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similar and repetitive pattern. there are provocations by the regime missile launches, underground nuclear tests with the occasional sinkings of the south korean vote. these are followed or threats of sanctions by the international community. and then of course as with the perennial recalcitrant child, the promises that her behavior whereupon the international community comes back and provides more aid to the regime in many respects continue to prop up the regime. and of course received almost never reaches people for whom it is destined. it siphoned off by the military or sold on the black market for hard currency. this pattern raises several questions for policymakers and in the course of our discussion today, i just want to plant a few seeds that we can come back
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to. for particular areas that i think are worth discussing and thinking about. one is what is the effect if any of sanctions, monetary sanctions on a regime like this while we all remember what happened about six, seven years ago when the united states for $25 million of north korean that think adult asia issue. an enormous impact indeed was largely as a result of that that north korea made some significant concessions to return to the six party talks, which as soon as money started following they reneged on. the second fascinating policy issues the role of china in all of this. on the one hand, and flagrant violation of international law, china off in his back repatriate some to north korea, where they're sent to be tortured and sometimes executed in the political concentration camps and yet obviously we know that
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without china turning a blind eye, much of the great work of the underground railroad couldn't take place, so that's a puzzle and a question for policymakers. the role of international humanitarian aid to the regime when we know so much of it is going to be siphoned off, raises other interesting moral and political questions. and finally, the overall united states policy object is come at least the stated policy object is over the last decade and a half of reunifying opinions the when in fact it appears that all the parties most essential to post to make it a north korea and those nations that may in fact even have more to say about the path of north korea don't really want dependent to the to be reunited for rational reasons on their own part. these are all the questions raised that are raised by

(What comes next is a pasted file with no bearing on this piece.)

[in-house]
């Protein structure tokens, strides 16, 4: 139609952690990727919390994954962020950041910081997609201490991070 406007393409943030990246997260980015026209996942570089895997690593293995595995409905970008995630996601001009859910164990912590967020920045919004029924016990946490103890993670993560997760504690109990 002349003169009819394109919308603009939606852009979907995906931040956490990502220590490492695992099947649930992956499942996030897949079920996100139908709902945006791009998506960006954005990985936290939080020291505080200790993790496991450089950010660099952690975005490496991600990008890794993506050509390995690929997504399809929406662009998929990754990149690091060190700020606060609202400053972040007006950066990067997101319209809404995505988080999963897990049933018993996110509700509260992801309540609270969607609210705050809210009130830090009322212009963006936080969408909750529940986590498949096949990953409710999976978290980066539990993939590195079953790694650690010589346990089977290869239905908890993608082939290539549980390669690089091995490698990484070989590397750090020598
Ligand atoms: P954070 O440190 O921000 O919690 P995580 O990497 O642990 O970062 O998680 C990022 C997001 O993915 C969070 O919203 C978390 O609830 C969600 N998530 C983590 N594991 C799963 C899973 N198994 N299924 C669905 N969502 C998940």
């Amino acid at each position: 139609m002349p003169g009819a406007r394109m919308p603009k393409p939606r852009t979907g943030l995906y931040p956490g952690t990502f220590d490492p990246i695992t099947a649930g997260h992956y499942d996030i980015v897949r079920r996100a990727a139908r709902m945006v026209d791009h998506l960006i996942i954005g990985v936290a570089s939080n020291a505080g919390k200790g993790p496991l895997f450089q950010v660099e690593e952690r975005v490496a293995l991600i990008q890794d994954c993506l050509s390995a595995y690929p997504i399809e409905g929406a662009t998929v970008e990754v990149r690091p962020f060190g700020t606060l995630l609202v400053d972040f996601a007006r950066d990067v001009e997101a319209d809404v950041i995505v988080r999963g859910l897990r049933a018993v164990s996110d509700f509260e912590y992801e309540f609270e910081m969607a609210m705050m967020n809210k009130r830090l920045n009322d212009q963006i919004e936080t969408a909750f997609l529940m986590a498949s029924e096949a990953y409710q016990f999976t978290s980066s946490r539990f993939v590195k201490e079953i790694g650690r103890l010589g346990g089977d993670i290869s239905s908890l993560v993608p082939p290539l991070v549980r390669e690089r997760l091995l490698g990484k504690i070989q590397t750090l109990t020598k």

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melanie and the just not fundamentally a policy book. it is a book about humans suffering. it's a book about human tragedy and a book about heroism by relief workers and heroism by the escapees. i want to introduce melanie curt patcher. -- trained to. [applause] >> thank you for the warm introduction in thank you for your help over the years as i researched this project. i also want went to see thank you toucan and my first editor ernesto davis special thanks to adrian hong and joseph can i talk about my book on the serious issues that jhs
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outlined. they are both heroes of mine, rescuer and rescued and it's wonderful that they were able to join us. i'd also like to briefly also think, since this is one of the first events have been doing since the book came out, i'd like to thank my agent, lynn shoe and clint hartley here today and more marvelous than finding the book a terrific home with encounter books. ..
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an article for his publication about it and said to a translation to me hoping that the law street journal would publish it. of course to all we did. and i was -- i was really blown away by it. it was completely eye opening to me, especially his description of the mass public worship of their leader of north korea. it was like leaving -- reading a chapter from 1984. george orwell's vision had come to life a few years earlier, the democratic people's republic of korea. i also, as the years went by, could that -- could not get the closing line of the italian journalist article out of my head. it read, when i got off the plane in peking i kissed the ground, happy to be back in
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every country. every country, china, 1981? i had been there. i knew it china was a free. was it really possible that there could be a place that was -- that number three could be worse? thirty years later we know the answer to that question. north korea is the world's most repressive state. its people are the slaves of the family regime, which controls every aspect of their lives, even whether they get to eat. religion is banned. there is no rule of law, and perceived political infractions are met with harsh punishment, punishment, i should add, that is often needed out to three generations of a person's family , a political offender knows that when he goes to present his parents and his children will probably go with them. there are probably about 200,000